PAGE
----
The 12 April release of the preliminary 2021 Official Development Assistance (ODA) statistics from the OECD’s Development Assistance Committee (DAC) showed that global aid grew for a second consecutive year. OECD ODA (or aid) reached a new record high of USD 179 billion with 23 of the 29 DAC country donors, including Australia, increasing aid in real terms in 2021.
The increase translates into a 4.4% real increase on 2020 DAC aid levels. The average DAC contribution (total DAC net aid divided by total DAC Gross National Income, GNI) was 0.33%, unchanged from 2020.
While these figures do not include aid from non-traditional donors such as China and the Gulf states, they do give an indication of the extent to which global aid flows are holding up against the backdrop of COVID-19 and rising poverty.
The OECD reports that 3.8% of the 4.4% real increase came from DAC members support for COVID-19 vaccines, including vaccine donations from domestic supply (USD 2.3 billion), vaccine donations purchased specifically for developing countries (USD 3.5 billion) and ancillary vaccine support (USD 0.5 billion). The DAC estimates that donors spent around USD 18.7 billion on broader COVID-19 support in 2021, around 10.5% of combined aid.
Contributions to international organisations rose by 9.4% and humanitarian assistance increased by 3.5%, still well short of assessed global needs, in real terms. Aid through bilateral sovereign loans decreased by 4.6%.
Nearly all of the increase in DAC aid came from the G7 members, with increases from Italy, Japan and the US more than offsetting the very large cut in aid (-21%) by the UK. The US remains the DAC’s largest donor in volume terms (USD 42 billion), followed by Germany (USD 32 billion), Japan (USD 18 billion), the United Kingdom (USD 16 billion), and France (USD 15 billion).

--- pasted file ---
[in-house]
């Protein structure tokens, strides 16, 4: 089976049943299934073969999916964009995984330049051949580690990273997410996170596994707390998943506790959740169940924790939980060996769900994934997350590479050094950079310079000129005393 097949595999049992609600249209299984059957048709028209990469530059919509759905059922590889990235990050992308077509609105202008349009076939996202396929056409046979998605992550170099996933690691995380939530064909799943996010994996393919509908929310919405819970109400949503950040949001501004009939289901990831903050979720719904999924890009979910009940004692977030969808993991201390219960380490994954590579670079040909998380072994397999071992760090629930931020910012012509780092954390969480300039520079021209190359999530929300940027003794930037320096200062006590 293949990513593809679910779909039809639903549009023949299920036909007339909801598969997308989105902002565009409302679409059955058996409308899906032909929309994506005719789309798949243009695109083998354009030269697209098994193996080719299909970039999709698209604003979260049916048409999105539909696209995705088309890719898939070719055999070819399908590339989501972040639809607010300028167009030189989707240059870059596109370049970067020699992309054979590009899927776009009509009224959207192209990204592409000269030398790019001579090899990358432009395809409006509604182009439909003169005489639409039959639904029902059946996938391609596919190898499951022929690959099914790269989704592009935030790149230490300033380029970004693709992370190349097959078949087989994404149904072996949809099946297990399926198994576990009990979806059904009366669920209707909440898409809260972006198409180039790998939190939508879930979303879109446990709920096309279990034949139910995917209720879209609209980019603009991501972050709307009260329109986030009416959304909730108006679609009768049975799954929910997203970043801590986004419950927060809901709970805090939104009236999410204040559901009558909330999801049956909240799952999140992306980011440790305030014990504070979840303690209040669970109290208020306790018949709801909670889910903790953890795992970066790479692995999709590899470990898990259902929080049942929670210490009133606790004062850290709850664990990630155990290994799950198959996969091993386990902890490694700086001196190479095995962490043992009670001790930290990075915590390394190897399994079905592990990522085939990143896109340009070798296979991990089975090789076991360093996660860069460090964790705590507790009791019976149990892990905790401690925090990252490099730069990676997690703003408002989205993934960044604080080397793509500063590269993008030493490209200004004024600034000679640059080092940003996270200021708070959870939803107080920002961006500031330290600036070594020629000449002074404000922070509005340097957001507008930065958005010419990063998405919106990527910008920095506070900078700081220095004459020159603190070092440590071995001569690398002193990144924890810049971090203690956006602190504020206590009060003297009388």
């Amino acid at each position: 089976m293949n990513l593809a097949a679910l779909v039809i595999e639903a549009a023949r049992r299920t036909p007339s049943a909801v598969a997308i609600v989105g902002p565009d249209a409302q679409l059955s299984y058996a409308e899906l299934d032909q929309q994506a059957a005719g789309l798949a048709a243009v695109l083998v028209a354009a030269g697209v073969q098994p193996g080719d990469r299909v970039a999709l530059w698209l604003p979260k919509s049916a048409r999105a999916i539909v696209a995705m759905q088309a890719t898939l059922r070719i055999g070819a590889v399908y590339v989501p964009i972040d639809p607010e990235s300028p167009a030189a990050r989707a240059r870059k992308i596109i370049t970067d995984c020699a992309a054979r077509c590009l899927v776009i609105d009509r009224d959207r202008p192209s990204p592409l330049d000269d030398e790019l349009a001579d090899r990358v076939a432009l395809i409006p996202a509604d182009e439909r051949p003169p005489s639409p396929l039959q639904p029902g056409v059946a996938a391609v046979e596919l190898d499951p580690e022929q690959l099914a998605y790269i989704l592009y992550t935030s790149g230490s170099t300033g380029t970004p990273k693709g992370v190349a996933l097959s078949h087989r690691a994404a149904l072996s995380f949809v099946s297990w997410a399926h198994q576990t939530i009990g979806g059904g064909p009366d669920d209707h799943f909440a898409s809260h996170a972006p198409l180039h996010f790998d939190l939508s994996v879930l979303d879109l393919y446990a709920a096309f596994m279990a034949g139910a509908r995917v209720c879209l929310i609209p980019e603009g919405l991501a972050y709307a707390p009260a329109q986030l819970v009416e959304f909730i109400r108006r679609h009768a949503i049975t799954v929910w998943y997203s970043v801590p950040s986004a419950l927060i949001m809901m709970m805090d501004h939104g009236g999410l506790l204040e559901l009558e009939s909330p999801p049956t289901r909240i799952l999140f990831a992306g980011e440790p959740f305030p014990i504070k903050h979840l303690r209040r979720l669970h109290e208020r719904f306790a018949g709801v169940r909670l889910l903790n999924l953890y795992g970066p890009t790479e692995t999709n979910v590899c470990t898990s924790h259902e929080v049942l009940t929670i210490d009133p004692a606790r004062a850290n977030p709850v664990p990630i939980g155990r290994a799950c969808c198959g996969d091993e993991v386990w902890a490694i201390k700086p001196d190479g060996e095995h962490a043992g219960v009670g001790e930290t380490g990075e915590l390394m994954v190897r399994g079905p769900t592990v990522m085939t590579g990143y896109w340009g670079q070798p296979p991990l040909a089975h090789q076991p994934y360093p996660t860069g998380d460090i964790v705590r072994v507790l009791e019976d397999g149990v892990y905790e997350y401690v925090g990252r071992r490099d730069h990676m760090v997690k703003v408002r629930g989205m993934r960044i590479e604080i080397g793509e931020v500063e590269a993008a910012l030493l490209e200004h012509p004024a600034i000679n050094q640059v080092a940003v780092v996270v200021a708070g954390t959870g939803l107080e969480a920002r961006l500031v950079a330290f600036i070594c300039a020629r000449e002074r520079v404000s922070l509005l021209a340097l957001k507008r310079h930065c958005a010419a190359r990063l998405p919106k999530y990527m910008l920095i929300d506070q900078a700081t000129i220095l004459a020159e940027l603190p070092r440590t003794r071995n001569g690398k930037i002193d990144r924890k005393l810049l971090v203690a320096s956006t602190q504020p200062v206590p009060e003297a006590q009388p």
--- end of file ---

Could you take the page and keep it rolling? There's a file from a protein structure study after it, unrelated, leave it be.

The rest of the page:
The OECD reports that Australia increased aid by 4.5% in real terms in 2021 (OECD reporting uses a calendar year). This reflects the Morrison Government’s decision to boost aid in the 2020-21 budget through a series of “temporary and targeted measures” focused on COVID-19 response in the Pacific and Southeast Asia. Reflecting these aid increases, as well as slower growth last year, Australia’s ODA/GNI increased to 0.22%, up from 0.21% in 2020. However, the latest budget figures show that for the Australian 2022-23 financial year, ODA/GNI will fall to 0.20%.
Although Australia’s ODA/GNI ratio recorded an increase in 2021, we remained at 21st out of 29 DAC country donors in terms of aid generosity — behind less affluent countries such as Hungary (0.29%) and Spain (0.25%) and behind other regional donors such as New Zealand (0.28%) and Japan (0.34%).
Australia has now spent its longest consecutive period below the DAC donor average since 1995 – seven years. Just getting back to the donor average would require significant (and successive) increases in aid spending.
In terms of the ‘Five Eyes’ group of countries (Australia, US, UK, Canada and New Zealand), Australia has fallen from a close second (behind Canada) in 1995 to a more distant fourth. Even with the large temporary aid cut implemented by the Johnson Government, the UK still has an ODA/GNI ratio more than twice that of Australia.
Australia risks having an ODA/GNI below that of the US for the first time if the future aid cuts included in the 2022-23 budget are enacted. These cuts are projected to see Australia fall to a new record low of 0.17% ODA/GNI in 2025-26.
As I have argued elsewhere, these figures are at odds with the current, stark assessments of Australia’s strategic circumstances. The world was arguably a more benign place in 1995 — still dominated by post-Cold War talk of the ‘East Asian Economic Miracle’, seemingly inexorable poverty reduction and inevitable globalisation. While Australia’s aid program has temporarily adjusted to the contemporary environment through its COVID-19 response, much bigger increases over a longer time horizon will be needed in the face of rising poverty, climate change and conflict.
The 2021 OECD aid data and background information can be found at:
- 2021 ODA statistics in detail
- Interactive charts showing ODA trends over time
- More information on ODA (including frequently asked questions, eligible countries, and all OECD aid data including charts on donors and recipients since 1960)
The latest data has been uploaded onto the relevant sections of the Development Policy Centre’s Australian Aid Tracker.
This research was undertaken with the support of The Bill & Melinda Gates Foundation. The views represent those of the author only.
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